Last week I posited an improbable hypothetical: The Connecticut General Assembly adopts a law providing that the state no longer will provide any education aid to any municipality whose population is under 100,000. In other words, state assistance for education would be provided only to municipalities at least the size of Hartford, more or less. Every Hartford suburban town would lose all state support for education.
Then I speculated about how West Hartford would respond; namely, how West Hartford would look for a town with which to merge and get over the 100,000 limit.
After I published last week’s essay, I kept thinking about my hypothetical and imagining the response all around greater Hartford. How would towns find a merger partner to get over the 100,000 threshold and preserve state support for their schools? Of course, it’s impossible to predict how every town would respond, but I will suggest one scenario.
I will readily admit that I’m coming at this question with a bias: I think the response of many white people, enough people to drive this politically inflammatory question, would be the racist response. They wouldn’t say it, they wouldn’t admit, but I think their response would be driven by race. Maybe I’m wrong, but I think my vision is not far-fetched. If there’s any credibility in what I suggest, then greater Hartford has some soul searching to do.
Okay, ready? When the State announces that only municipalities over 100,000 will receive state funding for education, I suggest that greater Hartford would respond as follows:
- Simsbury takes one look at Bloomfield and immediately proposes a merger with Granby, Canton, Avon, Farmington, probably Suffield, and whatever other towns to the west that they need to get over 100,000. Call them the Over-the-Mountain gang.
- Newington and Wethersfield look like natural partners. Newington once was part of Wethersfield, and they share the Berlin Turnpike corridor. However, together they are less than 100,000 people, so they need a third partner, or even a fourth. Enter West Hartford and Glastonbury.
- West Hartford asks into the Over-the Mountain gang and is rebuffed. West Hartford borders Hartford, and the gang would rather keep West Hartford as a buffer. So, Newington and Wethersfield become West Hartford’s only option other than Hartford.
- Meanwhile, Glastonbury is facing the prospect of merging with East Hartford and Manchester, its natural partners to the north. Instead, Glastonbury proposes that it return to its roots and rejoin Wethersfield and Newington, reversing Glastonbury’s split from Wethersfield more than 300 years ago. Most likely, West Hartford wins the beauty contest to wed Newington-Wethersfield, and Glastonbury is left stranded.
- South Windsor, like Glastonbury, turns away from East Hartford and Manchester and begins negotiations with Vernon, Ellington, East Windsor, Enfield, and Somers.
- Manchester and East Hartford are forced to the altar, but they still need help to get to 100,000. They would welcome Glastonbury’s tax base, and Glastonbury would have no other viable choice.
- That leaves Bloomfield and Windsor. With all the other towns lined up, political pressure from the newly merged towns, including some financial incentives from the State, would lead to the merger of Bloomfield, Windsor, and Hartford.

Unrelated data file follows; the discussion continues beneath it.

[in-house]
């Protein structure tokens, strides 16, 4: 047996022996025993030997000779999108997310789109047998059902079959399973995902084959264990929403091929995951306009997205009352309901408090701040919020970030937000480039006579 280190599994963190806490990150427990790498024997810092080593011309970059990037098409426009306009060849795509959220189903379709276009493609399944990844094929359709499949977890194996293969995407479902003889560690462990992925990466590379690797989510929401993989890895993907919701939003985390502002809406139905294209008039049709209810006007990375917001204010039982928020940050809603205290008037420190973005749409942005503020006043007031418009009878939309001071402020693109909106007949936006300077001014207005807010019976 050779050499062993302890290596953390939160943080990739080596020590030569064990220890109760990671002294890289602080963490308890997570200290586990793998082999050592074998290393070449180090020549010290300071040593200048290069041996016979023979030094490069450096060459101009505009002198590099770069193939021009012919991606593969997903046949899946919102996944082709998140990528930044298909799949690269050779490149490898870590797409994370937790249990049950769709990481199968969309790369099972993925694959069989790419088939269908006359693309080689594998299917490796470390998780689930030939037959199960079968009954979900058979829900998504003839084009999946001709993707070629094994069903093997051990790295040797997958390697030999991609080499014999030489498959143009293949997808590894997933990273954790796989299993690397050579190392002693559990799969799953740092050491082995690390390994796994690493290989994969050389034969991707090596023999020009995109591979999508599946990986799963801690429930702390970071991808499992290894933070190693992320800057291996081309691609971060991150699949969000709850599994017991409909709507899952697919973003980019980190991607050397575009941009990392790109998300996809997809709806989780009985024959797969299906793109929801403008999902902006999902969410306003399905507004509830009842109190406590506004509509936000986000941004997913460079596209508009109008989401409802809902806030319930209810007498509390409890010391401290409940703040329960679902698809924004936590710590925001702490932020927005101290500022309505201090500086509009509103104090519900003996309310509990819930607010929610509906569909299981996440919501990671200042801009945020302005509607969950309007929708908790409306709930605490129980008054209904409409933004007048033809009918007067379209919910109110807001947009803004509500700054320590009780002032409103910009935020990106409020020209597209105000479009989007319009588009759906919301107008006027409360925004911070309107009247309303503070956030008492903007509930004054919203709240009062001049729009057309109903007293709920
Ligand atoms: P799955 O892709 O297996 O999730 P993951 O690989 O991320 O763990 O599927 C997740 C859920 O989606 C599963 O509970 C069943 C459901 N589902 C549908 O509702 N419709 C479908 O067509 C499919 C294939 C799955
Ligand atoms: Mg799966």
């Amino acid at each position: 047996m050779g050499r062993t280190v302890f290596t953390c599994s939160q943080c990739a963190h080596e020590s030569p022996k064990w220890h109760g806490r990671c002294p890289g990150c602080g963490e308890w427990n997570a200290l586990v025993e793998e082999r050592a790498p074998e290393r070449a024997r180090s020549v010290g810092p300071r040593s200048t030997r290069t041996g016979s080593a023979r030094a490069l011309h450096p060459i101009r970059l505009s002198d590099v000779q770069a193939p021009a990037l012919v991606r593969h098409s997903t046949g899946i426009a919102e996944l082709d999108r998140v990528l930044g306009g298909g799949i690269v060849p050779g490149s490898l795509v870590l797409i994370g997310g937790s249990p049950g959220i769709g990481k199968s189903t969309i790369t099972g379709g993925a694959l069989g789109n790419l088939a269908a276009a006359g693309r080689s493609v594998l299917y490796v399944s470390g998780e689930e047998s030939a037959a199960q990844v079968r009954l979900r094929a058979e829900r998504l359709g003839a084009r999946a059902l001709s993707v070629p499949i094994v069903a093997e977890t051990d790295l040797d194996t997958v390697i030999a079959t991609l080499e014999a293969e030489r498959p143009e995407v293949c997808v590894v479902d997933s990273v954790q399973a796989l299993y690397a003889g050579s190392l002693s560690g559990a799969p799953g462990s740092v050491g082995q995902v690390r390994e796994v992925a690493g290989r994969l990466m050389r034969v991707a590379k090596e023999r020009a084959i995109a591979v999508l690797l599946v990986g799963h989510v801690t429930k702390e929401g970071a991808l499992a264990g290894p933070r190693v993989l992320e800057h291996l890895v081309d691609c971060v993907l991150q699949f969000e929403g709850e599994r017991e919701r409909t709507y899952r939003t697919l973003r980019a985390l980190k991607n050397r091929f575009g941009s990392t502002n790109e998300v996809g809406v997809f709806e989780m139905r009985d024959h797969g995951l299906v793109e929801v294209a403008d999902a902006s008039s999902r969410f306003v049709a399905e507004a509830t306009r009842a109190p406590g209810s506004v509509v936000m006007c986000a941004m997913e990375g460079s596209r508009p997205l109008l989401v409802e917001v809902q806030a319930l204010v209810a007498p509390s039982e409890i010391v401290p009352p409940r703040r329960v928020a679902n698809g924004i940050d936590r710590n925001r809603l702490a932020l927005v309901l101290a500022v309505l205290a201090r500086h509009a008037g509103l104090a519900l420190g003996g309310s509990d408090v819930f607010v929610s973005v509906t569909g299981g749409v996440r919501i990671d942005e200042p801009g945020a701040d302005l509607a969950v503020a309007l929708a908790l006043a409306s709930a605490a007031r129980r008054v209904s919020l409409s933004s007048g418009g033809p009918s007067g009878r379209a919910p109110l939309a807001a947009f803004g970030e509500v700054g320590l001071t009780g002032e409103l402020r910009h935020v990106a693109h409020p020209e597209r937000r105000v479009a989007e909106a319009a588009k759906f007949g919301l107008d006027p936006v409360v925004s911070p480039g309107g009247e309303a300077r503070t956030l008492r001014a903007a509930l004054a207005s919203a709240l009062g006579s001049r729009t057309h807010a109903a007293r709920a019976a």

There you have it. You can create your own scenario, but I submit that mine is a plausible outcome.
What would we have? A core city (Hartford, Bloomfield, and Windsor) where Blacks and Hispanics are in the majority, a poor core city relative to its suburbs. We’d have predominantly white suburbs in the Over-the Mountain gang, West Hartford/Newington/Wethersfield and the South Windsor group. We’d have one reasonably integrated small city, at least in terms of population if not geography, in the East Hartford/Manchester/Glastonbury group.
The white towns would have done again what they’ve done for the past 100 years – turned their backs on the poor and the people of color.
I don’t like describing this scenario, because writing it tends to reinforce what I believe is an all too common notion: That towns like Hartford and Bloomfield, Windsor and East Hartford are somehow undesirable. And worse, that the people who live there are undesirable. It’s a hateful lie.
Who lives in Hartford and Bloomfield, Windsor and East Hartford? Our neighbors, that’s who. Our co-workers. Immigrants and descendants of immigrants. Descendants of enslaved Americans who for generations built our country and were not compensated for their labor. People who get married, raise families, and grow old. People who enjoy eating out, sharing family dinners, watching the Super Bowl, reading books. People who vote. People whose lives have been disrupted by COVID-19. They pay taxes, they send their kids to school and to college. They are people who are proud of their lives and what they’ve accomplished. And they’re proud of their towns.
Isn’t it time that greater Hartford ends the racial gerrymandering that created and maintains segregation and white supremacy? Isn’t it time for West Hartford, Newington, and Wethersfield to join Hartford, Bloomfield and Windsor, instead of shunning them? Shouldn’t we create the new Hartford, the racially and economically integrated city that can build a new future instead of perpetuating a tired and outdated racist past?
Isn’t it time for Glastonbury and South Windsor to join with East Hartford and Manchester?
Isn’t it time that all the towns around Hartford, east and west of the river, get together under one government and solve our common problems, our community’s problems?
Isn’t it time that we embrace all of our neighbors? If not now, when?